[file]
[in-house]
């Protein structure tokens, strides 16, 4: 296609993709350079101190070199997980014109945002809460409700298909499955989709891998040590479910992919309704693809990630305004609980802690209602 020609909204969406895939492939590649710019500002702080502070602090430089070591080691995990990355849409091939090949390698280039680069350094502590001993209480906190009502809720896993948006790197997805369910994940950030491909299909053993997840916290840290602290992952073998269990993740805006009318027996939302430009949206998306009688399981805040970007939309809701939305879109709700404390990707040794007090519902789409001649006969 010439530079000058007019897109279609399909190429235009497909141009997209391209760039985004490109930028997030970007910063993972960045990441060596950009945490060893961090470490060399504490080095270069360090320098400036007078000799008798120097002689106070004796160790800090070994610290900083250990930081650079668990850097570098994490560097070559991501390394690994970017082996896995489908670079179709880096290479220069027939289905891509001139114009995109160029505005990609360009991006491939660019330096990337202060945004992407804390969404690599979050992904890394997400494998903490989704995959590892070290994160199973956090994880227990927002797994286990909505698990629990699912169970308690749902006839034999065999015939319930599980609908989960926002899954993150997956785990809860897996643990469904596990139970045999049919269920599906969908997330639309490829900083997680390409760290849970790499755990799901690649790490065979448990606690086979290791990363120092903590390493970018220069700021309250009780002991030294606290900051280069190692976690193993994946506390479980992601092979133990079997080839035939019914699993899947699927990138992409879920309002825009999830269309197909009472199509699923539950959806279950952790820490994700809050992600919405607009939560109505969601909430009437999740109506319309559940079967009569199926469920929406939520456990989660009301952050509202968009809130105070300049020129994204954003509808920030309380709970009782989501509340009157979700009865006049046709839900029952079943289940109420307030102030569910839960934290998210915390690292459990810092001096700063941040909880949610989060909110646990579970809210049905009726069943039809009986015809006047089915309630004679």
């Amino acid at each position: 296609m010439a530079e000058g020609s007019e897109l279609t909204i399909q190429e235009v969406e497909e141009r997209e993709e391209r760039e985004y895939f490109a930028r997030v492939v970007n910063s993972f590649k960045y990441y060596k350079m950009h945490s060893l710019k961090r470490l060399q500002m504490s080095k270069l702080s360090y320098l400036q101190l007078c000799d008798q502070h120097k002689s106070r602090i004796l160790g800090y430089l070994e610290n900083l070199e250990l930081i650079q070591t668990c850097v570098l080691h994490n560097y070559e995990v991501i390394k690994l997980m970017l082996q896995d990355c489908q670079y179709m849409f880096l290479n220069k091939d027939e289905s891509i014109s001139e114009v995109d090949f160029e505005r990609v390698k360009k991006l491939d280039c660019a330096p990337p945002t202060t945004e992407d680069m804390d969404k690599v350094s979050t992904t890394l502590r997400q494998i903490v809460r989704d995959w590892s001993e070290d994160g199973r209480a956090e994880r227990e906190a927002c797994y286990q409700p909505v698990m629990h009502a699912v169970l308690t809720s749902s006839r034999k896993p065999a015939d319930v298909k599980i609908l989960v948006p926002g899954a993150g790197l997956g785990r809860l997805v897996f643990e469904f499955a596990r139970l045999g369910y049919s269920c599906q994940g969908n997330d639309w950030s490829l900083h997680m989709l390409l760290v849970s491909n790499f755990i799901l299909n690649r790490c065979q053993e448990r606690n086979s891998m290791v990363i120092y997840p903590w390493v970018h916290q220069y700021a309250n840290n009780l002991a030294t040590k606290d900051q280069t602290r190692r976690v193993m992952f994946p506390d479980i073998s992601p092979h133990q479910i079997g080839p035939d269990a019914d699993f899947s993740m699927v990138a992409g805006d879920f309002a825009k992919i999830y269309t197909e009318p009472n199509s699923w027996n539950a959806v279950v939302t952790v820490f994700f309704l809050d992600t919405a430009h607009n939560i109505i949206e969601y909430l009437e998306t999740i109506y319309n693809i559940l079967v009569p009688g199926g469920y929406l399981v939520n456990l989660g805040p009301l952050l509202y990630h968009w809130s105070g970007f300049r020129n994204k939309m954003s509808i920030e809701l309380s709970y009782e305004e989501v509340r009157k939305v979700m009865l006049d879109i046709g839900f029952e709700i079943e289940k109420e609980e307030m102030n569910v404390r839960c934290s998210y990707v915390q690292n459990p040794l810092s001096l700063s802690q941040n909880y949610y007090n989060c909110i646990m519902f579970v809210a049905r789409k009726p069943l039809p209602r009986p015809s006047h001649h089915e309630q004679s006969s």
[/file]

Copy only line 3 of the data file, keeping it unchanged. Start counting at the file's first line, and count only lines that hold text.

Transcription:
């Amino acid at each position: 296609m010439a530079e000058g020609s007019e897109l279609t909204i399909q190429e235009v969406e497909e141009r997209e993709e391209r760039e985004y895939f490109a930028r997030v492939v970007n910063s993972f590649k960045y990441y060596k350079m950009h945490s060893l710019k961090r470490l060399q500002m504490s080095k270069l702080s360090y320098l400036q101190l007078c000799d008798q502070h120097k002689s106070r602090i004796l160790g800090y430089l070994e610290n900083l070199e250990l930081i650079q070591t668990c850097v570098l080691h994490n560097y070559e995990v991501i390394k690994l997980m970017l082996q896995d990355c489908q670079y179709m849409f880096l290479n220069k091939d027939e289905s891509i014109s001139e114009v995109d090949f160029e505005r990609v390698k360009k991006l491939d280039c660019a330096p990337p945002t202060t945004e992407d680069m804390d969404k690599v350094s979050t992904t890394l502590r997400q494998i903490v809460r989704d995959w590892s001993e070290d994160g199973r209480a956090e994880r227990e906190a927002c797994y286990q409700p909505v698990m629990h009502a699912v169970l308690t809720s749902s006839r034999k896993p065999a015939d319930v298909k599980i609908l989960v948006p926002g899954a993150g790197l997956g785990r809860l997805v897996f643990e469904f499955a596990r139970l045999g369910y049919s269920c599906q994940g969908n997330d639309w950030s490829l900083h997680m989709l390409l760290v849970s491909n790499f755990i799901l299909n690649r790490c065979q053993e448990r606690n086979s891998m290791v990363i120092y997840p903590w390493v970018h916290q220069y700021a309250n840290n009780l002991a030294t040590k606290d900051q280069t602290r190692r976690v193993m992952f994946p506390d479980i073998s992601p092979h133990q479910i079997g080839p035939d269990a019914d699993f899947s993740m699927v990138a992409g805006d879920f309002a825009k992919i999830y269309t197909e009318p009472n199509s699923w027996n539950a959806v279950v939302t952790v820490f994700f309704l809050d992600t919405a430009h607009n939560i109505i949206e969601y909430l009437e998306t999740i109506y319309n693809i559940l079967v009569p009688g199926g469920y929406l399981v939520n456990l989660g805040p009301l952050l509202y990630h968009w809130s105070g970007f300049r020129n994204k939309m954003s509808i920030e809701l309380s709970y009782e305004e989501v509340r009157k939305v979700m009865l006049d879109i046709g839900f029952e709700i079943e289940k109420e609980e307030m102030n569910v404390r839960c934290s998210y990707v915390q690292n459990p040794l810092s001096l700063s802690q941040n909880y949610y007090n989060c909110i646990m519902f579970v809210a049905r789409k009726p069943l039809p209602r009986p015809s006047h001649h089915e309630q004679s006969s």